By Jeff Campbell, Senior Vice President of Government Affairs and Public Policy, Cisco Systems
The pandemic has illuminated and exacerbated the already wide digital divide in this country.
The workforce has transitioned from working in an office to working at home. We’re using virtual meetings and cloud-based tools to keep our teams connected. Small businesses are facilitating appointments, scheduling deliveries and selling merchandise entirely online. In living rooms, kids are attending school remotely while their parents have a virtual doctor’s visit or conduct a work meeting. They’re watching movies on streaming services as a family. And their Thanksgiving table included a laptop linking them with loved ones far away. In a year of unbelievable changes, digital connectivity is what salvaged any sense of normalcy in 2020.
However, this reality of most Americans lies in stark contrast to those without access to reliable, secure, affordable high-speed internet—a reality that’s unfortunately true in millions of homes across America.
A lack of broadband access poses ongoing barriers to economic opportunity and social well-being. This issue is particularly acute for rural Americans. The FCC estimates only 65% of rural residents have access to high-speed fixed service.
In urban centers, where high-speed connections are more likely to exist, the cost leaves many behind. In fact, there may be three times as many households unconnected in urban communities than in rural America.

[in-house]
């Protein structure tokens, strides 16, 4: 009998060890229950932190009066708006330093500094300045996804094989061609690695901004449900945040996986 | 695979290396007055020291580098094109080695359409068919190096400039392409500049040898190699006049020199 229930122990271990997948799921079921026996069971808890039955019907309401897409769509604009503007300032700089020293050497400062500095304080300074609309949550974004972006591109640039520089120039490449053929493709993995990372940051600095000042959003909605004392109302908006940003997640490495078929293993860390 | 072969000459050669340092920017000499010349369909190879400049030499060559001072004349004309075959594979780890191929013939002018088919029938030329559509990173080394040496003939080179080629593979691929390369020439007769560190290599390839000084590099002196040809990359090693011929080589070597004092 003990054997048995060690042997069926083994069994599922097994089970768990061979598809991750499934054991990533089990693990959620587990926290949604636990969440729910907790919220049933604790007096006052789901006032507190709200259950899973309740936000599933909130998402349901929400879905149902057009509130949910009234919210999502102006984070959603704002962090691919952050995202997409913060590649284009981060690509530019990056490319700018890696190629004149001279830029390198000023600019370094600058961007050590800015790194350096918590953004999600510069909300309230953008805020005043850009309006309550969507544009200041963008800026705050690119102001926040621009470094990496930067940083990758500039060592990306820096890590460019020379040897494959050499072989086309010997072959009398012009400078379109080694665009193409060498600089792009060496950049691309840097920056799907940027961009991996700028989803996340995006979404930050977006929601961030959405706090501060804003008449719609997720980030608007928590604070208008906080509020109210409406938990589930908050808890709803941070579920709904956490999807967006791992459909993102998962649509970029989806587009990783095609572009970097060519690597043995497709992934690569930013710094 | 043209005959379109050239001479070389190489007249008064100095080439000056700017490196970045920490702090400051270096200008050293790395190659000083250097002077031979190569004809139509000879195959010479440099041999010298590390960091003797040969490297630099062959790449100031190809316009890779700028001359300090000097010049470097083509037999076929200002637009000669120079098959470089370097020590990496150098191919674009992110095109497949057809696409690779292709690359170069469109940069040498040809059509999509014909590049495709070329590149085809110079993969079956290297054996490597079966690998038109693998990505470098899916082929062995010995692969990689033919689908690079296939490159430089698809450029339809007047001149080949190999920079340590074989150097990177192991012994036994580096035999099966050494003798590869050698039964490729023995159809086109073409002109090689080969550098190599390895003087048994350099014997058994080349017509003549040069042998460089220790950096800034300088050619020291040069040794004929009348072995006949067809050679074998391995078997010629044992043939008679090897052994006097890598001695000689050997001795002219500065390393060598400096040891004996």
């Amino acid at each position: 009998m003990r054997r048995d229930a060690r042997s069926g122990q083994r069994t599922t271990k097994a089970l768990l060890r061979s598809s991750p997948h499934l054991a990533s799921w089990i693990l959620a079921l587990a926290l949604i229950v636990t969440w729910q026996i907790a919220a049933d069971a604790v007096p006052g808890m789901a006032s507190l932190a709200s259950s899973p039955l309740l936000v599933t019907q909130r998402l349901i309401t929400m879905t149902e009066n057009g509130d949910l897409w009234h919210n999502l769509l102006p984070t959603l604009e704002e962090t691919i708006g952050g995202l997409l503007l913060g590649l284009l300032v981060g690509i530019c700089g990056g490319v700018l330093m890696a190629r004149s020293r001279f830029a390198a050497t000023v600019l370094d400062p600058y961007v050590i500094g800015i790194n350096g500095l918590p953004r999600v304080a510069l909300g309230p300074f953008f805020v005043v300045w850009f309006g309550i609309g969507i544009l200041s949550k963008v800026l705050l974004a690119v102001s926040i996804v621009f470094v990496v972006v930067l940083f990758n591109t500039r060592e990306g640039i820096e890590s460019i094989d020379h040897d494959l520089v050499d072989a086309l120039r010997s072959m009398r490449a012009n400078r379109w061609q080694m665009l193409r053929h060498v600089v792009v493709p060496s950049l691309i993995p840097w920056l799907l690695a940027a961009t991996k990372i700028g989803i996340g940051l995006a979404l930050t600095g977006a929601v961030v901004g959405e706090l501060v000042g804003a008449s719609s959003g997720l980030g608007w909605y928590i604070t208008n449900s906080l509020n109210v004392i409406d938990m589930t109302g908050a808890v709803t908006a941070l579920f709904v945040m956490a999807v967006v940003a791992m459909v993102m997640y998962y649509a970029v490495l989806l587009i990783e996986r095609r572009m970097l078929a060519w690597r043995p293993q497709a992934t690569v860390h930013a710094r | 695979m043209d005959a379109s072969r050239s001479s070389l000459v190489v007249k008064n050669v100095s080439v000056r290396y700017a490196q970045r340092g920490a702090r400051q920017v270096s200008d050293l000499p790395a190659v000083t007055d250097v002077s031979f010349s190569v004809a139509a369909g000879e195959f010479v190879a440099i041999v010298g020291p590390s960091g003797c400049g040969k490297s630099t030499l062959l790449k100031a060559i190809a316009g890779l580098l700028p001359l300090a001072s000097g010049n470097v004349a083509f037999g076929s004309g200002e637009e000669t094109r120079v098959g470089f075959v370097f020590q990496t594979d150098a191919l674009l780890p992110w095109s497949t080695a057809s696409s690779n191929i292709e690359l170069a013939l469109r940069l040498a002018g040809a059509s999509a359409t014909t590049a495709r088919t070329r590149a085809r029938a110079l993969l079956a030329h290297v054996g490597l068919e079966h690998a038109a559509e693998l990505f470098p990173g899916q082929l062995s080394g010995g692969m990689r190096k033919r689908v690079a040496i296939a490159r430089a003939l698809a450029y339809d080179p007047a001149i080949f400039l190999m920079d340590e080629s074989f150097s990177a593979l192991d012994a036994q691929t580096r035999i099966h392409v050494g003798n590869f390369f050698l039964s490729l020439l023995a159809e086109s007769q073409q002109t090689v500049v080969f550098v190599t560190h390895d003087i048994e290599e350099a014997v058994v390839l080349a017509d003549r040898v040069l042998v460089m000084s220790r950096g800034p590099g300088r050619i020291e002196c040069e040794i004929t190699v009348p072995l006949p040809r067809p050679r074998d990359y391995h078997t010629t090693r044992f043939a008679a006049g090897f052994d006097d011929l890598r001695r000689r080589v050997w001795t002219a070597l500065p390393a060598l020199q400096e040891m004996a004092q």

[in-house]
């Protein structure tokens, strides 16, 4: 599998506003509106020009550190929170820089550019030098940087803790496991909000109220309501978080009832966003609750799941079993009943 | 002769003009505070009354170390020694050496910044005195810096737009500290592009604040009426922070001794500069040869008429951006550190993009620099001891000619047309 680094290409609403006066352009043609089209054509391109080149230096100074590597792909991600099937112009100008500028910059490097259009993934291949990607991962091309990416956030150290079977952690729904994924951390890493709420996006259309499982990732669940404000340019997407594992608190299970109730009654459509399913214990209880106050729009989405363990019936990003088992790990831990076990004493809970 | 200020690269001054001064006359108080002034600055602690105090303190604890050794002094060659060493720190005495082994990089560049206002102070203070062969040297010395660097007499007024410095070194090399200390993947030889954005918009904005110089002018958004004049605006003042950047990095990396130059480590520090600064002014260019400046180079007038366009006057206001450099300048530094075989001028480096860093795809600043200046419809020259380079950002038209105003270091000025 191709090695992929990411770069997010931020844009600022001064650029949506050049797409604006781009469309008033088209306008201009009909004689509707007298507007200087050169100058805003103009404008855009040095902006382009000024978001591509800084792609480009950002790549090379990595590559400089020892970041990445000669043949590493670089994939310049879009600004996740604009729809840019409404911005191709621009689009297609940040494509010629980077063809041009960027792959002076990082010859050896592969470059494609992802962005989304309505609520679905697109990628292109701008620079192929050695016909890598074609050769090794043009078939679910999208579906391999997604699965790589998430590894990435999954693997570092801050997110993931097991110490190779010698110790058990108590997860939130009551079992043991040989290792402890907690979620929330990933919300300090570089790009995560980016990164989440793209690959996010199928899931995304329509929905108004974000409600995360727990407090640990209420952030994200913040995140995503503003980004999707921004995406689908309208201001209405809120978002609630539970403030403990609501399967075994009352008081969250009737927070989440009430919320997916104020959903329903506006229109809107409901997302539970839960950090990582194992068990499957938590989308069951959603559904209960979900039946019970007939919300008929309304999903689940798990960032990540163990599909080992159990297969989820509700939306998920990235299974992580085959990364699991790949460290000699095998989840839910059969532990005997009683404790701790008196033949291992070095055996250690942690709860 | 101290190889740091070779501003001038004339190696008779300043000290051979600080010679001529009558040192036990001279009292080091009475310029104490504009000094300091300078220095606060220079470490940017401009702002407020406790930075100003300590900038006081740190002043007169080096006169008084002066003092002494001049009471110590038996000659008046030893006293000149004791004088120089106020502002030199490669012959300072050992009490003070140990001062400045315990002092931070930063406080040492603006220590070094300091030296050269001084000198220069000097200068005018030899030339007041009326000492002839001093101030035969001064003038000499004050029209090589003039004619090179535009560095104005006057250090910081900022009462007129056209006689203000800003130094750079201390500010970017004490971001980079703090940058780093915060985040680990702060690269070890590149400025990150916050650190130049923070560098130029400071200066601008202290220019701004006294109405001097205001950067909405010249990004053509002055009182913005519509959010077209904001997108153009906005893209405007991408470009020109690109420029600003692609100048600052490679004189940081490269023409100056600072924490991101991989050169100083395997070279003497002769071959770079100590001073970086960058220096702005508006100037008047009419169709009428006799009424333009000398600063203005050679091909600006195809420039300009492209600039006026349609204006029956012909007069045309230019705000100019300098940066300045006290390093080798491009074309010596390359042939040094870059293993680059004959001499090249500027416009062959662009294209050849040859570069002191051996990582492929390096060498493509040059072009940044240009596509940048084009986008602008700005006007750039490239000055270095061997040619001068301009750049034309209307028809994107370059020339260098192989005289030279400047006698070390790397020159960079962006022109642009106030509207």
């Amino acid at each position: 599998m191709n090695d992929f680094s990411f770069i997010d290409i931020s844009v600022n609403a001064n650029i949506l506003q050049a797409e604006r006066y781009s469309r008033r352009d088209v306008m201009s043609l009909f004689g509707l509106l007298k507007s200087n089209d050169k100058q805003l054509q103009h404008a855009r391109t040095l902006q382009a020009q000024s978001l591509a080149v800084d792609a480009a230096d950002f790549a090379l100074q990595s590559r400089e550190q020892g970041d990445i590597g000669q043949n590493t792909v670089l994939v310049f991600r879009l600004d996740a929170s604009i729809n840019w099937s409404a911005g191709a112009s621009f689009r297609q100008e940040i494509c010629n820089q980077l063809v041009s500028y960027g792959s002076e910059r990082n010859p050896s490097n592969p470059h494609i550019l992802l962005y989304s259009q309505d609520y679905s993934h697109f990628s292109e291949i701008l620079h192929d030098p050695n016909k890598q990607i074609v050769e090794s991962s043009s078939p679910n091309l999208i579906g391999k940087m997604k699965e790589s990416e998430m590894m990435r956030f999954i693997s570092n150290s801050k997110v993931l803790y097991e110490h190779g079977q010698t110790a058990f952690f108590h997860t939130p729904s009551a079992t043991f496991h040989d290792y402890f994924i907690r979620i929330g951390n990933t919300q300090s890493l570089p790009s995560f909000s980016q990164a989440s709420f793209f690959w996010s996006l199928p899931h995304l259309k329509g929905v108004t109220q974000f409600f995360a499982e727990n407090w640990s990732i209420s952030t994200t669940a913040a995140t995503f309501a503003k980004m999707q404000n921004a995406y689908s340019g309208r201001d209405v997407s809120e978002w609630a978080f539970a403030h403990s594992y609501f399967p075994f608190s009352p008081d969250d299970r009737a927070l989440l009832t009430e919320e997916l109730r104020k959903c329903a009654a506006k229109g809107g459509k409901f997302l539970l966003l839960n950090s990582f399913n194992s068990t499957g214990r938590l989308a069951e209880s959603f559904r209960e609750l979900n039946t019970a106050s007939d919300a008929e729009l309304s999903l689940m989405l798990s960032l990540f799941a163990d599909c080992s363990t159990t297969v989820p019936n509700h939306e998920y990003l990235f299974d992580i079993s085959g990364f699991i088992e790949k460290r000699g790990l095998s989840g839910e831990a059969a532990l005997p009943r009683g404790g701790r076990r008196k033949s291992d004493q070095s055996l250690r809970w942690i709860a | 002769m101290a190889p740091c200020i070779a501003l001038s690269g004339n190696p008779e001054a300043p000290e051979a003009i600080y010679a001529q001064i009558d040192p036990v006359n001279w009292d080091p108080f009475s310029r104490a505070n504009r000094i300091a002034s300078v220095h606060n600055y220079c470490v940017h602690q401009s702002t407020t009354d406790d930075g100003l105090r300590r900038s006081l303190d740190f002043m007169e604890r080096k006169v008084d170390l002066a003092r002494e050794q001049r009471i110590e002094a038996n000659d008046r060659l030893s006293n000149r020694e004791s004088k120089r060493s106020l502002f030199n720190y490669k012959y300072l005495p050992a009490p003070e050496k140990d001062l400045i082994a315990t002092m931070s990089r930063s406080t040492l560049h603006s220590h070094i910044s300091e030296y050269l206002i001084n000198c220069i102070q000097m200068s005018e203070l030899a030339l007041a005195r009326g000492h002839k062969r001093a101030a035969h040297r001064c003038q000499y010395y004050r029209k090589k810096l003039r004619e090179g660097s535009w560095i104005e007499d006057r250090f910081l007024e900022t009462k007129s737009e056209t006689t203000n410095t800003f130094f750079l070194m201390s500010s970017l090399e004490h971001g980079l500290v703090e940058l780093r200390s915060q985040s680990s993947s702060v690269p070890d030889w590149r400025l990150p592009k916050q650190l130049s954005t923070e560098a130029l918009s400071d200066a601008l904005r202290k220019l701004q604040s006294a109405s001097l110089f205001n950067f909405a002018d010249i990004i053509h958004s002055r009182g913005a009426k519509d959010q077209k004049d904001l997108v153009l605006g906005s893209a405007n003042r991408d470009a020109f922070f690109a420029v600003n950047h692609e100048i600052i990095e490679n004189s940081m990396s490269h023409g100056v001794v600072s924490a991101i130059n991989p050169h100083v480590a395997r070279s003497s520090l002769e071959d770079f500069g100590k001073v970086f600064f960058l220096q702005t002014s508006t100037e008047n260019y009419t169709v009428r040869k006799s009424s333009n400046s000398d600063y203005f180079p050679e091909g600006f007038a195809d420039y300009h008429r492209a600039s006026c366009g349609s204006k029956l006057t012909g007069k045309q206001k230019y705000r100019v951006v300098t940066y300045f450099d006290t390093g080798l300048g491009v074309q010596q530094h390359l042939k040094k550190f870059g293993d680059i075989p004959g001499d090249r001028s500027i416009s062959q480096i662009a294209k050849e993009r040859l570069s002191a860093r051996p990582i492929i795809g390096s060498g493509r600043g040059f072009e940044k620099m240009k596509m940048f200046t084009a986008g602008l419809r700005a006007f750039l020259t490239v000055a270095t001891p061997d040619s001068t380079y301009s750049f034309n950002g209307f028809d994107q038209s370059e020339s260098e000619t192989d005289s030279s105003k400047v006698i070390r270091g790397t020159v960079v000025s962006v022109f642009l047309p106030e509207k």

And for those living on tribal lands, less than 60% have access to high-speed service. Sadly, approximately 1.5 million people on Native American reservations do not even have basic wireless services.
With a new administration and a new Congress comes an opportunity to bridge this growing gap.
Every one of these communities needs high-speed connections so that they can have equal opportunities in jobs, education and health care. Mobile connectivity is also important, and we need to facilitate the transitions to 5G and Wi-Fi 6 through smart spectrum policy. Broadband connectivity is a determining factor in a new business coming to town or attracting job-creating investments. It’s a differentiator between schools keeping pace or falling behind as they teach increasingly digital curriculums.
We need a federal commitment to connect the unconnected while also providing support to businesses, schools, hospitals and other organizations working to enhance their own digital capabilities.
We recognize that Cisco has a role to play. That’s why we’re sharing our expertise with government partners to help them develop better cybersecurity systems and make connections everywhere more secure. Through our Country Digital Acceleration program, Cisco has stepped in to provide wireless technology and set up community hotspots in Dallas, Phoenix and more than 50 sites across Southeast Michigan. And for more than two decades, Cisco’s Networking Academy program has equipped millions of Americans with the digital skills needed to take part in the digital workforce. Every day, we are proud to develop the technology powering the solutions that bring us together and create a more inclusive future.
Connectivity was 2020’s greatest resource. As we overcome this pandemic and the economic damage it has done, we must seize the opportunity to finally bridge the digital divide.
Here’s a list of Country Digital Acceleration projects providing Wi-Fi.
Read more about how Cisco is closing the digital divide.